Thursday, April 17, 2008

Global Food Crisis: The Limits of Free Market Thinking?

I just hope everyone knows that there is a major upheaval of global proportions on the horizon. Here in the States public discussions and news reports regarding food riots in Bangladesh and elsewhere are scant at best. Despite the implications and emerging crisis, CNN has only done three reports thus far. One with Jeffery Sachs and another with about a 2 minute sound-bite.

Please take some time and look at these links:
http://news.bbc.co.uk/1/hi/world/americas/7331921.stm
http://allafrica.com/stories/200803311850.html
http://www.npr.org/templates/story/story.php?storyId=89612926
http://www.cnn.com/2008/WORLD/americas/04/14/world.food.crisis/index.html

Just do a search on food riots. This is real!

I just wonder if our economic model of global integration, structural adjustment policies that assert a one-size fits all approach to development, (perhaps more appropriately, the World-Capitalist System) coupled with the environmental/climate issues have finally backed us into corner.

Seriously, only in a world ruled by the abstract notion of value attributed to a piece of paper do we find such ridiculous realties. In this ridiculous world, floating currencies, financial speculations, massive capital investment into new market creation and so on rule the day, and apparently at the cost of billions of livelihoods. I'm sorry Mr. Thomas Friedman, but your Olive Branch is a sham and your damn Lexus is choking the world to a collective end.

I understand the needs for biofuels or at least some series of green-energy options to offset the decline in oil reserves and the rise in costs associated with a parallel energy demand. Yet, when market forces push production and futures speculation into the realm of food conversion to biofuel production at the present rate without opening doors for a series of complementary options (that could reasonably offset these problems) then we obviously have a serious problem on our hands.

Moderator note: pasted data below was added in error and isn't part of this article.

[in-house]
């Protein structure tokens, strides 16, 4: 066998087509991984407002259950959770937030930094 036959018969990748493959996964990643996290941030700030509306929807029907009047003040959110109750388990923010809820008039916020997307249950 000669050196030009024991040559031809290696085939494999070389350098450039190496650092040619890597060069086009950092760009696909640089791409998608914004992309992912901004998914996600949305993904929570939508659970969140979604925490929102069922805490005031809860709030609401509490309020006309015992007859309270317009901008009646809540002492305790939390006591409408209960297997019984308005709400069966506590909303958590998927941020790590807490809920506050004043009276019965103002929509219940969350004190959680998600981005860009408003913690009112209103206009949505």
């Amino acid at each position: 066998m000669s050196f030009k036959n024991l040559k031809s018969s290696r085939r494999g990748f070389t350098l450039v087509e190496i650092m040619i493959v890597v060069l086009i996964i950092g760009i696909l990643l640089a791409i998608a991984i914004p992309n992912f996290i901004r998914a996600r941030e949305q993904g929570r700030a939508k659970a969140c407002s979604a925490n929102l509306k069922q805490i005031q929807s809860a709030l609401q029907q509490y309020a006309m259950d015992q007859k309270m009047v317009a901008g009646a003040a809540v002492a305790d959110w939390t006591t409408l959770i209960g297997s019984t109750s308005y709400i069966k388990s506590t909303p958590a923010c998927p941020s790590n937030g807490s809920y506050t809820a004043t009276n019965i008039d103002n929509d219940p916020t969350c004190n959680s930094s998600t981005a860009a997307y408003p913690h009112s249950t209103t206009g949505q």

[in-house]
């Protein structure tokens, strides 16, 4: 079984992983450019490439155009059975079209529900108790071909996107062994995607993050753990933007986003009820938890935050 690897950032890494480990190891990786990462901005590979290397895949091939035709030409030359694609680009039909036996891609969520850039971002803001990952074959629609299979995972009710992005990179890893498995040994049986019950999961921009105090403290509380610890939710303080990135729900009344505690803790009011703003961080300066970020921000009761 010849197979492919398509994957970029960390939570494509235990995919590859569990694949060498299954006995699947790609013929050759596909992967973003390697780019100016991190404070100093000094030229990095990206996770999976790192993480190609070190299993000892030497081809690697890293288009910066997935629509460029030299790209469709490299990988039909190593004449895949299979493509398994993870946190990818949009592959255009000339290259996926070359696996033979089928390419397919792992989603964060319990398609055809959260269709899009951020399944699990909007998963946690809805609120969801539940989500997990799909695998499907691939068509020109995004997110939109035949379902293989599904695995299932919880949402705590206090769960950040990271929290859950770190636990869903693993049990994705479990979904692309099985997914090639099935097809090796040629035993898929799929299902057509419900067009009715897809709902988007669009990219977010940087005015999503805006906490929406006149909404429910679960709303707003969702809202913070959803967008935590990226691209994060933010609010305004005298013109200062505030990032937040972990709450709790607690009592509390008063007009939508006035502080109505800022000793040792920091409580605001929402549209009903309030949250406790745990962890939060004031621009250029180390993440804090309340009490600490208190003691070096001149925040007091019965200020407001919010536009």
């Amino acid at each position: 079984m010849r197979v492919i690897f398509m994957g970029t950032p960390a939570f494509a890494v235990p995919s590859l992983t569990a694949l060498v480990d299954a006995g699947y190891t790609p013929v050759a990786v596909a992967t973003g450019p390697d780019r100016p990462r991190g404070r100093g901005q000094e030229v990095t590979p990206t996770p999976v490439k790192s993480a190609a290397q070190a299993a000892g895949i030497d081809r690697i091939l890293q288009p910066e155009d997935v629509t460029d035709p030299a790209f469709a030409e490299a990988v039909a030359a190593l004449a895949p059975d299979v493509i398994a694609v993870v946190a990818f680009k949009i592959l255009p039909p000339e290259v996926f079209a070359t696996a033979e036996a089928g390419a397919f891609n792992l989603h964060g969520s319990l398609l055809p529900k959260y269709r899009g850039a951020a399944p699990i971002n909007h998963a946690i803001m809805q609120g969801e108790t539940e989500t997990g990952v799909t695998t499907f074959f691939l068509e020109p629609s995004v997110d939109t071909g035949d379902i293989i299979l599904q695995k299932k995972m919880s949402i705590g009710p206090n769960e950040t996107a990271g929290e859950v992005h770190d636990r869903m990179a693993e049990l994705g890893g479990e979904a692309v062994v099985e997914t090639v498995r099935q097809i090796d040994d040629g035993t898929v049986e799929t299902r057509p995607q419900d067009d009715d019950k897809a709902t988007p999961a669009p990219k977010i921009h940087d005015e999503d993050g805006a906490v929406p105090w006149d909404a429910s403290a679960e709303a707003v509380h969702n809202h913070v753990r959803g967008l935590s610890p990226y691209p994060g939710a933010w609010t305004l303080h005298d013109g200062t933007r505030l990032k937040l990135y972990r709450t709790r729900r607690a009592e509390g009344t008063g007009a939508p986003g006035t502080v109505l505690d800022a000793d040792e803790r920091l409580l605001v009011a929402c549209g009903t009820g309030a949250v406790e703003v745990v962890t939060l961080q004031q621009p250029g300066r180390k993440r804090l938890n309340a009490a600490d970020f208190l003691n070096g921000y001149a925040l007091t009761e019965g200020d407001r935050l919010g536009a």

A problem many people will not be able to escape from.

It is interesting to think about globalization in our modern world, where information, communication, finance, politics and culture are becoming integrated at various degrees, and yet we never considered the possibility that a global famine could occur. After the likes of Francis Fukiyama and others heralding the age of globalization (the End of History), the fall of the Soviet Union and the triumph of free-market capitalism, I find this emergent problem as a clear sign that the model we have been operating off of since the rise of the merchant classes in Europe several centuries back of has some fundamental flaws. Perhaps, even Karl Marx would have missed this, then maybe this is the type of catalyst he was thinking of when he envisioned a global uprising.

Regardless, the invisible hand of the market is choking the poor to death. The consequences of which are not just people starving, but global economic and political instability on a scale never before seen. If the crisis persists for longer than 6 months (yes Ray I do agree with you on this), then we could see a series of national and even a global political and economic meltdown.